I knew something of the historical events surrounding ‘La Retirada’ but I didn’t know about the details of the camps. Some Republicans made it to the UK, others got to the US and many made it to Mexico and elsewhere in Latin America. I don’t think any of those refugees/exiles met the kind of treatment meted out to Josep and his compañeros. I hope this film gets a UK cinema release in the future. It is also possible to view currently via BFI Player and Curzon Home Cinema streaming (which is taking some of the titles in My French Film Festival).
There is a lot to like about any film shot in ‘Scope and lasting only 81 minutes, the perfect length for a comedy. This particular comedy is indeed a good watch but with an unusual ‘feel’ and tone. ‘Felicità’ is actually an Italian pop song played on the car radio as this family trio, ‘Tommy’ and her parents, drive along. The song title simply means ‘happiness’ and that might be the quest for this narrative. When the film begins we first see Tommy (who is possibly 11) in an odd composition within the Scope frame. She is reflected in the mirror of a washroom, caught with just her head in shot in the bottom right corner of the mirror. The only other object in the frame is a hand dryer which she will eventually use and we follow her out, back into a beachfront café. When she sits down opposite Tim and Chloe, she grabs her set of large headphones and when she has them on the soundtrack goes dead. We might get the sense that she is alienated. When she takes them off after a minute or so, Tim hesitatingly begins to tell her a story that suggests she is actually adopted as her real parents left her in Tim and Chloe’s flat when she was a baby. But now Tim has seen her father again and he has become the rapper Orelsan, a wealthy man. Tim says that Tommy has a choice she can go to Orelsan or stay with Tim and Chloe. Tommy is unfazed and finally replies “hilarious”. Tim sighs and complains that she used to believe his stories. This opening sets up the narrative quite effectively.
I don’t want to spoil all the gags and comedy situations so I won’t outline the whole plot. I’ll just point out that the family are in Brittany. Only a day is left in the summer holidays and then Tommy is due to start school again. The chaotic life of her parents means that she has rarely arrived at school on the first day of term. Her parents are determined that this year she will so the narrative has a clear target. Will Tommy be there on time? The action is set on the Côtes d’Armor, the Channel coast of Northern Brittany. Tim and Chloe have a bolthole on a boat moored in a local harbour and a car, but that seems to be it. Both parents, but more Tim, have things in their past that they haven’t fully explained to Tommy. Since telling stories is part of the family’s modus operandi we, the audience, can’t be sure about their pasts either. In just under 24 hours the trio will have various adventures and Tommy will be tested as to whether she can survive with these odd parental models. At various points, Orelsan makes appearances, dressed in a spacesuit, and on one occasion giving Tommy advice. Tim shows her the Tod Browning film Freaks (US 1932) on a portable TV set with video recorder. It’s that kind of French film and all the better for it, I think.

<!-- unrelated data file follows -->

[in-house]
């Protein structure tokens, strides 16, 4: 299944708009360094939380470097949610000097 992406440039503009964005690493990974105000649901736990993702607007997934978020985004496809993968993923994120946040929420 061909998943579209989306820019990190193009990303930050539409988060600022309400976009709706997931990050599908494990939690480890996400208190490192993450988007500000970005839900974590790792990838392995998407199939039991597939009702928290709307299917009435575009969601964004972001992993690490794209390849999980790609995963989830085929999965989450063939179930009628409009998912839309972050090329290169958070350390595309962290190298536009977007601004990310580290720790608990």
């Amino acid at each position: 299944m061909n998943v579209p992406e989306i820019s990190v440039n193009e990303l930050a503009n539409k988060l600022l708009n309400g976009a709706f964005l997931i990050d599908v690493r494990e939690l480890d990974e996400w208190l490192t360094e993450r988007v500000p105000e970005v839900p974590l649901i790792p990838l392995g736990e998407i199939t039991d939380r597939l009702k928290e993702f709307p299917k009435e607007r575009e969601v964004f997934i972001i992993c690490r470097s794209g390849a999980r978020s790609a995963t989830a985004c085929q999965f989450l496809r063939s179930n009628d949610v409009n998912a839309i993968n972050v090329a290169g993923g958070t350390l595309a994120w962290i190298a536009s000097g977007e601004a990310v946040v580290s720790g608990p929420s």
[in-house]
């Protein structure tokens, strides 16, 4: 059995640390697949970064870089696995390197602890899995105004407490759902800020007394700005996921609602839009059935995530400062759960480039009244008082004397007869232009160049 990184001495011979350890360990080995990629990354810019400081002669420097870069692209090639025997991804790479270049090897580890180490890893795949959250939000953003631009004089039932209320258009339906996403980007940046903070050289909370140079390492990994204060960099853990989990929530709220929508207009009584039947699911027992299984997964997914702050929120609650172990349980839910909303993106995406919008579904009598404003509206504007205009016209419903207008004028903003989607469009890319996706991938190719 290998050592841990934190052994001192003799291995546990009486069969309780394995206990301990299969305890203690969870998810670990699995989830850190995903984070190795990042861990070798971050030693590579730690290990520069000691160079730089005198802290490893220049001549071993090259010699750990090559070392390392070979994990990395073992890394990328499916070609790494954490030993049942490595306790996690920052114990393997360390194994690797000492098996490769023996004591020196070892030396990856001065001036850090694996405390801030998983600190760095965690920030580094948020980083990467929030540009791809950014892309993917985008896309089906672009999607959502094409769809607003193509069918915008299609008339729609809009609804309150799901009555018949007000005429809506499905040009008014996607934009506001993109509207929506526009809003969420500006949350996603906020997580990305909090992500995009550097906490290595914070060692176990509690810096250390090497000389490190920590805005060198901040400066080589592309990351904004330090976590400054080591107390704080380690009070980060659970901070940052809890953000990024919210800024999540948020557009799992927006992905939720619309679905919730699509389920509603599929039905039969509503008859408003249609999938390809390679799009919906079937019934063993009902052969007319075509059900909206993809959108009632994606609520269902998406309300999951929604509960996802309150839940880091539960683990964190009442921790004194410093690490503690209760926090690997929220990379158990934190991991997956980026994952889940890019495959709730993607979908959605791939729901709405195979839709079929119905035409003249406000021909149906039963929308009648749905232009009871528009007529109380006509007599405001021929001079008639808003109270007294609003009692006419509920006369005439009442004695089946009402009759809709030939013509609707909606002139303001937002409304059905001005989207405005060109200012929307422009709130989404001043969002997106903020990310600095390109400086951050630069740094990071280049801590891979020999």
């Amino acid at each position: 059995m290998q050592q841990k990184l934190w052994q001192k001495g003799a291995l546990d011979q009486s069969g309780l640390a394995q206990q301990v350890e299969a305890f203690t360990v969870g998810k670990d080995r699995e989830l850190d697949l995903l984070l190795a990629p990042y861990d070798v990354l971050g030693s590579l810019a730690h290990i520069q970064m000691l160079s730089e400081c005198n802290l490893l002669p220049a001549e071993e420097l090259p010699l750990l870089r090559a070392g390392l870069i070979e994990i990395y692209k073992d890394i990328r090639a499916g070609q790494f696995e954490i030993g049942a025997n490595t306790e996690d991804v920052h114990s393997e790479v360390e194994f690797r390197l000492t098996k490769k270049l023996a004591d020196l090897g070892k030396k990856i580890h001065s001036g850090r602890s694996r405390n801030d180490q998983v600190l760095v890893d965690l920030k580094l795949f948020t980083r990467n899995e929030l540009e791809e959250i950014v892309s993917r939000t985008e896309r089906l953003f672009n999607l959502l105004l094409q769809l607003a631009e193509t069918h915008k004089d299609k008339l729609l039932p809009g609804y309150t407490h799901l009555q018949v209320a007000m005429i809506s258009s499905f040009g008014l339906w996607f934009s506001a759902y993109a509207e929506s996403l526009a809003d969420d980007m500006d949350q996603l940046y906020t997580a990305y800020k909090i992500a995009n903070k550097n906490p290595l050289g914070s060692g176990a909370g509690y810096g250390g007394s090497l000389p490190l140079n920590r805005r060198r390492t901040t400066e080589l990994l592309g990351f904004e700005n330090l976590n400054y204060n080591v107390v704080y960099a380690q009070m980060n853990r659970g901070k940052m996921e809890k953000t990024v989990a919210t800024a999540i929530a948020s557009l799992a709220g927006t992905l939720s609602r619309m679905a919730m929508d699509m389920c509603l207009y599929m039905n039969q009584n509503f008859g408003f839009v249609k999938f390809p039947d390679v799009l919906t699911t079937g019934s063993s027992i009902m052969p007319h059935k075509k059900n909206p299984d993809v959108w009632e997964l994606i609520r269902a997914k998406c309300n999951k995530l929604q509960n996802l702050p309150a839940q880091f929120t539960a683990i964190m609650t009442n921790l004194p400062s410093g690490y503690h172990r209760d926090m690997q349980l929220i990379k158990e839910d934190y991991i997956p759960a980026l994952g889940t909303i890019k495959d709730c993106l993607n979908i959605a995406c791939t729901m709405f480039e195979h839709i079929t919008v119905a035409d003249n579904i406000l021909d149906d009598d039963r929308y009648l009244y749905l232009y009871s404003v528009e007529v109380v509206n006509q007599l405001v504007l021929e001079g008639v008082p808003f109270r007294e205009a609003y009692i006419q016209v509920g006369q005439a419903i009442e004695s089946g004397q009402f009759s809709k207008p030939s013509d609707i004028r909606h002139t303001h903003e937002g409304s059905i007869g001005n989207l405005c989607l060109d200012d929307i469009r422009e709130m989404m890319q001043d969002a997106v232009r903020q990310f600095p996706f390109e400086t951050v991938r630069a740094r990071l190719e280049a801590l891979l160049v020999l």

Tommy is played by director Bruno Merle’s daughter Rita. She’s a remarkable young actor and a joy to watch. Pio Marmaï and Camilla Rutherford are an attractive couple and very good as Tommy’s parents. Orelsan plays himself. Brittany looks good in the images created by cinematographer Romain Carcanade and I like the selection of songs on the soundtrack. Only in French cinema would the film end with a Gene Vincent song from 1961 – terrific.
I’m not much of a fan of comedies these days. They have to be intelligent and heartfelt. This one is. Bruno Merle writes several films which appear to target children as the audience. He directs only sporadically and here seems to be working with a limited budget (his own house, his father’s boat?) but the results are good to watch. This is a film with a child at its centre but it seems to be designed for an adult audience. I hope children enjoy as well. There are a couple of dark moments but Rita/Tommy defuses them quietly for me. I enjoyed the film more than I thought I would. It’s currently streaming as part of My French Film Festival online.
‘My French Film Festival’ is now running online until February 15. There are several features films that stand out plus a selection of short films. I picked out Working Girls for two reasons. It’s a Belgian film featuring three women living in France, in Roubaix, who work in a brothel in Belgium to make ends meet. I also recognised three of the leads in the film and especially Sara Forestier who impressed me greatly in Suzanne (France 2013), a film by Katell Quillévéré. I was also surprised to learn that the film had been selected as the Belgian entry for the 2020 ‘Best International Feature’ Oscar awards. It didn’t sound like the kind of film the Academy voters were likely to go for.
I’m interested in Roubaix as a location because it’s twinned with Bradford in the UK, sharing the traditional importance of the woollen industry and the more recent development of a significant Muslim population. Roubaix has been used as a location in several French films, most notably in the films of Arnaud Desplechin. Unfortunately, in this film, all we see of the town is a block of high-rise flats and suburban streets (which may well have been shot in a different location). The three women of the title meet in a housing estate car park and drive into Belgium to work. The only significant image of their journey is the road sign (with the EU flag) announcing they are entering Belgium. It is a poignant moment for a viewer in ‘beleaguered Brexit Britain’. I’m wondering what will happen on Eurostar trains heading for Brussels when we can travel again after the pandemic?